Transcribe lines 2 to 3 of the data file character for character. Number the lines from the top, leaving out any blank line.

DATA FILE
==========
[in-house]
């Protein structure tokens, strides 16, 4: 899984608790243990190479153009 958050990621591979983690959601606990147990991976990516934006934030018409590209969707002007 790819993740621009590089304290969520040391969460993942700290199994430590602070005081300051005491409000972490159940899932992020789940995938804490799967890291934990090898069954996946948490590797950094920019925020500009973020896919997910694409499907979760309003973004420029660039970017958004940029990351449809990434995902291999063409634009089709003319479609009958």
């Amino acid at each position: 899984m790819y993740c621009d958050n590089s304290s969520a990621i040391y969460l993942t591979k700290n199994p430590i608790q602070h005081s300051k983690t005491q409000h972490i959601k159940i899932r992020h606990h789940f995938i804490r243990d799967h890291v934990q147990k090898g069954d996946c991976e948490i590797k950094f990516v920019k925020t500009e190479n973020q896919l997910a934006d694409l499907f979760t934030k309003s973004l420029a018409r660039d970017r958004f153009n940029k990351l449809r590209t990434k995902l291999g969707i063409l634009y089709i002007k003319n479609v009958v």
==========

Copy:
């Protein structure tokens, strides 16, 4: 899984608790243990190479153009 958050990621591979983690959601606990147990991976990516934006934030018409590209969707002007 790819993740621009590089304290969520040391969460993942700290199994430590602070005081300051005491409000972490159940899932992020789940995938804490799967890291934990090898069954996946948490590797950094920019925020500009973020896919997910694409499907979760309003973004420029660039970017958004940029990351449809990434995902291999063409634009089709003319479609009958």
């Amino acid at each position: 899984m790819y993740c621009d958050n590089s304290s969520a990621i040391y969460l993942t591979k700290n199994p430590i608790q602070h005081s300051k983690t005491q409000h972490i959601k159940i899932r992020h606990h789940f995938i804490r243990d799967h890291v934990q147990k090898g069954d996946c991976e948490i590797k950094f990516v920019k925020t500009e190479n973020q896919l997910a934006d694409l499907f979760t934030k309003s973004l420029a018409r660039d970017r958004f153009n940029k990351l449809r590209t990434k995902l291999g969707i063409l634009y089709i002007k003319n479609v009958v």